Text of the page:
In Utah a fellow human being was strapped in a chair and six men with rifles took aim.

Now as is a custom of formal firing squads, only five out the six had real bullets while one would have a blank. This so that the members of the firing squad can ease their feeling of guilt or reservation by excusing them as they were the one with the blank.  As such the penalty of death was carried out against that human after being convicted and sentenced to death for killing someone in his attempt to escape from his trial for murdering another human being.

A cold and orderly murder by the State and the society of Utah.

Is it the right of a humane society to order and carry out the intentional killing of a human being?

A question that has been discussed and argued for hundreds of years in this country among others.  Some other countries even if the crime does not carry the death penalty will not extradite someone to the United States because we have the death penalty for some crimes.

Is the death penalty a deterrent? In 1973 a survey was done of everyone who had been sentenced to death and were waiting for the sentence to be carried out. They were asked “Did you ever consider you could be put to death for committing the crime before you committed it?”  To the person not one said it was ever a consideration before committing the crime.  So in that aspect it is not a deterrent and for the most part crimes are committed due to emotion and impulse, not with reasoning that comes from a sound mind which would take into account what punishment might result in committing the crime.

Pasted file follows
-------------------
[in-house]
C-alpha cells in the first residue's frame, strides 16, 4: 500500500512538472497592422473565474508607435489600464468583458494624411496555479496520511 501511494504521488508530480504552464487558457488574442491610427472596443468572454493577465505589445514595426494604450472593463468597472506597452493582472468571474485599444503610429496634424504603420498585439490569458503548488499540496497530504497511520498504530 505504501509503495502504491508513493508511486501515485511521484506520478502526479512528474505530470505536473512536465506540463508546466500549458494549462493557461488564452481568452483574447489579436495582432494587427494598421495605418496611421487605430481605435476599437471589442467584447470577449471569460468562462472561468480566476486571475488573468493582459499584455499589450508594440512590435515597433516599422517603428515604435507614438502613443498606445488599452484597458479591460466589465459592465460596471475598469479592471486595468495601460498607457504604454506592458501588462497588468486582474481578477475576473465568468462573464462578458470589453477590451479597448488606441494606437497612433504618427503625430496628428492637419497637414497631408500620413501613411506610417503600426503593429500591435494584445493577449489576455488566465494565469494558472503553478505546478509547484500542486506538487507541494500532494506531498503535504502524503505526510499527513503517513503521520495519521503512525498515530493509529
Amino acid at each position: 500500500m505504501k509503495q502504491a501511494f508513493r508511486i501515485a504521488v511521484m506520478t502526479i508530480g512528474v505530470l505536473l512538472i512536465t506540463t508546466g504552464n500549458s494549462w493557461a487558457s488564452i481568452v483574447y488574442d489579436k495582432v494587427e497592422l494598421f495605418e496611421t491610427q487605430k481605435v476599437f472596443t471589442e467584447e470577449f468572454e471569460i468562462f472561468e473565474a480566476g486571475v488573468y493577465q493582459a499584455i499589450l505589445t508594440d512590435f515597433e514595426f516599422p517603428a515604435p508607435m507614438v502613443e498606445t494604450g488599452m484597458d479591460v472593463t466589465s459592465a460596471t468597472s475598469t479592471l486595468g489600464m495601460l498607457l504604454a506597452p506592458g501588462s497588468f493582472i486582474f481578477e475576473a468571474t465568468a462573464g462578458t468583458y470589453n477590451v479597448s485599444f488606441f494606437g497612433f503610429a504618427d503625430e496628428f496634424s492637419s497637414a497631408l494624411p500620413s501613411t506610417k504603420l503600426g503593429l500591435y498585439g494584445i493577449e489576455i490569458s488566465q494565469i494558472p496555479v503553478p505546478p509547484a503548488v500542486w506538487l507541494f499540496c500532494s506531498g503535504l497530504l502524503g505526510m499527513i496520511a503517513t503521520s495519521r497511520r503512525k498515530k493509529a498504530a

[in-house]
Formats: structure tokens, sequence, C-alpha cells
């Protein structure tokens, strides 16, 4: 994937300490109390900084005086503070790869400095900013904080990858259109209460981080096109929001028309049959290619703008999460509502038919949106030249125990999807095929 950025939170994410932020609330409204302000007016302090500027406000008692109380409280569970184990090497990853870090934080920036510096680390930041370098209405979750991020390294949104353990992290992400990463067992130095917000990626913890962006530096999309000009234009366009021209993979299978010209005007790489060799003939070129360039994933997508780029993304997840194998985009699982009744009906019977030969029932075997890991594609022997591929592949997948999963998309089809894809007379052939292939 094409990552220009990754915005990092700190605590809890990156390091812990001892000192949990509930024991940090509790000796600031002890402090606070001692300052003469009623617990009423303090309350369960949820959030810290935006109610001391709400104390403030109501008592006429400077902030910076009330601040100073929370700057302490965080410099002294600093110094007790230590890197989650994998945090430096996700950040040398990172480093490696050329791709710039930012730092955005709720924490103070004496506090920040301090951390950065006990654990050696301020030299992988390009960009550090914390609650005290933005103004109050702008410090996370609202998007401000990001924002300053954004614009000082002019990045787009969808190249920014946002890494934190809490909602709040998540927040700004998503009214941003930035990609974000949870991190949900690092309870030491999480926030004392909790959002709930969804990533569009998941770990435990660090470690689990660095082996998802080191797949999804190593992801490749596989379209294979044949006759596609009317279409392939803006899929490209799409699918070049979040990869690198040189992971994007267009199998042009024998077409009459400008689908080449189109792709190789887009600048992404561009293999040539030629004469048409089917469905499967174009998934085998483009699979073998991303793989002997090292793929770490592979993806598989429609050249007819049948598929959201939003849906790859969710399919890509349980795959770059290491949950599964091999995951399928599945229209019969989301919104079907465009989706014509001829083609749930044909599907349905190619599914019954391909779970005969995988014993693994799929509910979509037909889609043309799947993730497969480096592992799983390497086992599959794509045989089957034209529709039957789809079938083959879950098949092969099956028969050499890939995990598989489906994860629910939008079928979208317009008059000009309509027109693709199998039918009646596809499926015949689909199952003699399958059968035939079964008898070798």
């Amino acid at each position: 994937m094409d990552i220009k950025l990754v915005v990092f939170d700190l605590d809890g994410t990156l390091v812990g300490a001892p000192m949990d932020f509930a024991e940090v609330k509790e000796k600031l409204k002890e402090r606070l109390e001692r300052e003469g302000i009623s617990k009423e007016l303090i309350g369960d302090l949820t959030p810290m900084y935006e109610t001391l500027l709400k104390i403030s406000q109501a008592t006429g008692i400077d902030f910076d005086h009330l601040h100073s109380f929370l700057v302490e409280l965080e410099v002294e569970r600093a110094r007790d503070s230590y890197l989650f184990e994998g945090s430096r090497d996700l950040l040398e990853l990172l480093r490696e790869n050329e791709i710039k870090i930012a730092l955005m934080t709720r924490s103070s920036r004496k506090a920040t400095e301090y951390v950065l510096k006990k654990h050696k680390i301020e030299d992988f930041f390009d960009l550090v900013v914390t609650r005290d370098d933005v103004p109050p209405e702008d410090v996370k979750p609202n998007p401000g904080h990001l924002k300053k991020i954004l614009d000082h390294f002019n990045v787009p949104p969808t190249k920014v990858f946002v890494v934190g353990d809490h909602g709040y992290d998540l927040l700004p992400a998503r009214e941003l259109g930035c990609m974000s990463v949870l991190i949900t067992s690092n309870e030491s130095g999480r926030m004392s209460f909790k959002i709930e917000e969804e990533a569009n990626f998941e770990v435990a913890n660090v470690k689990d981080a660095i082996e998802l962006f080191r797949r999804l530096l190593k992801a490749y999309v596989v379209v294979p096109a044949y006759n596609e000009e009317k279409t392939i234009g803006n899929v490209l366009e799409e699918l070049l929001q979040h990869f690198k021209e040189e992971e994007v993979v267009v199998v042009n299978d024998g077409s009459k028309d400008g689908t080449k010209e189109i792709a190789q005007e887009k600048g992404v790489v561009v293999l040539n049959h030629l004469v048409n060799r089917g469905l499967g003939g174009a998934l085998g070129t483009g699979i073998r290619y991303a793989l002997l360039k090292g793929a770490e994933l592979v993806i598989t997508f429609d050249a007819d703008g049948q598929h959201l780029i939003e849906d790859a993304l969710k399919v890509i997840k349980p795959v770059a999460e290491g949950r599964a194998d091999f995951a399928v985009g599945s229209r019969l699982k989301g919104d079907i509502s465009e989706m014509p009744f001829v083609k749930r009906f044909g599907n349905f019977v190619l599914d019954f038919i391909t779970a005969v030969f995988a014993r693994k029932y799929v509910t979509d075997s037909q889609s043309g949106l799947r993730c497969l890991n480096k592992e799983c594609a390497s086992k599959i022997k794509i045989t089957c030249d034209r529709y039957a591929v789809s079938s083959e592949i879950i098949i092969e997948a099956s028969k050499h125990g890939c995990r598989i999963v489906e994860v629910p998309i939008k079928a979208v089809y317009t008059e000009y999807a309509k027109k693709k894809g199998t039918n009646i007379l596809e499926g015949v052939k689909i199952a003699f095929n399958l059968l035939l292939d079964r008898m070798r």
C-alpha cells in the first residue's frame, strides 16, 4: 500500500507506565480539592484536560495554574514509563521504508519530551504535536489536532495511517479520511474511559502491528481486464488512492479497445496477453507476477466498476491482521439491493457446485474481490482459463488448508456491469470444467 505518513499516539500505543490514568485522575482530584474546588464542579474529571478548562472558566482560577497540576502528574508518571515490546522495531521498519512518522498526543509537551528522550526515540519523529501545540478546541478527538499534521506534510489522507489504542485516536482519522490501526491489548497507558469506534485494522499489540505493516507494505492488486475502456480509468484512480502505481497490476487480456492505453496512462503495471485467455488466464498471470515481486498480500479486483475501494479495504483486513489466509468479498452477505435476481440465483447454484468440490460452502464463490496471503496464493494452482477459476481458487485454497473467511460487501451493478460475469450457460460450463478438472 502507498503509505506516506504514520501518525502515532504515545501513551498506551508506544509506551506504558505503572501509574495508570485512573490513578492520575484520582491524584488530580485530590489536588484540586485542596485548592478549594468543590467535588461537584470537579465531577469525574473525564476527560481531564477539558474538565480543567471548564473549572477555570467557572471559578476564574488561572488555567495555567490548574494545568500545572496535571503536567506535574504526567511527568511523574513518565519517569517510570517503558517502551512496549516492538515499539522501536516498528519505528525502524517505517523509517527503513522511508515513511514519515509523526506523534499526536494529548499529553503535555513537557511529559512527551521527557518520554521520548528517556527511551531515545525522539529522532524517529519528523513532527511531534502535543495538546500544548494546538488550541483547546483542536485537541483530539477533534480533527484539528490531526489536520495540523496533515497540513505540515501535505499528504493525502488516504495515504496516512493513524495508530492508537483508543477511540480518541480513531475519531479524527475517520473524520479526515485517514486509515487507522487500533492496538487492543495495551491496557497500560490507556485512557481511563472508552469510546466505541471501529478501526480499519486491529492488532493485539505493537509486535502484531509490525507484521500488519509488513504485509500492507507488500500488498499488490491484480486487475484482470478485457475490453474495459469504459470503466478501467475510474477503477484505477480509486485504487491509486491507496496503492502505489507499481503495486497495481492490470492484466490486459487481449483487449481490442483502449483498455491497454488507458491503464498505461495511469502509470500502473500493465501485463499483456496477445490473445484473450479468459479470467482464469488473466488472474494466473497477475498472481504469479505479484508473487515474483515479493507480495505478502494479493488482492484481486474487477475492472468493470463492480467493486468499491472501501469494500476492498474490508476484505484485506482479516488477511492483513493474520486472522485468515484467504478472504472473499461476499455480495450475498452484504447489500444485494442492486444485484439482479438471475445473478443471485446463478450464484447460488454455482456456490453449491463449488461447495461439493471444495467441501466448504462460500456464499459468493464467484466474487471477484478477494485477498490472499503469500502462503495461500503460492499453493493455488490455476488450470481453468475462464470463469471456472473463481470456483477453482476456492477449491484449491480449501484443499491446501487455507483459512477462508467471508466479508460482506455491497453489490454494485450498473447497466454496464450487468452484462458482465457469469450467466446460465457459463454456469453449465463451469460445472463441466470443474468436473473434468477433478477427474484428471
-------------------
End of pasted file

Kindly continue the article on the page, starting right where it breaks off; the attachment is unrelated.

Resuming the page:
The laws, courts and penalties imposed are more a deterrent to those who do not need a deterrent.  They are not prone to or having those circumstance that would make committing a crime a reasonable thing to do for them.

So what is the reasoning for a society to put someone to death for having committed a crime of any degree?

An explanation that I have heard came from a reporter who though she was against the death penalty witnessed an execution.  She described the actual execution as being rather simple and not appearing to be unduly painful.  A needle put in the arm of the condemned, the injection of drugs that seemed to just make the man go to sleep.  The condemned simply nodded off and it was over except for the reality being he was now dead.  Her explanation was, that is was the most extreme example a society has to show that certain crimes will not be tolerated by the society.

Now of course the real deterrent is that this one person shall never again commit the crime or any crime that they received the death penalty for. Once they have died they can never do anything again.

But once they have been put to death there is no chance of redemption and for the most part both humans and society want to believe that there is always a chance of redemption.  We all make mistakes and never believe we should be damned for eternity for a mistake.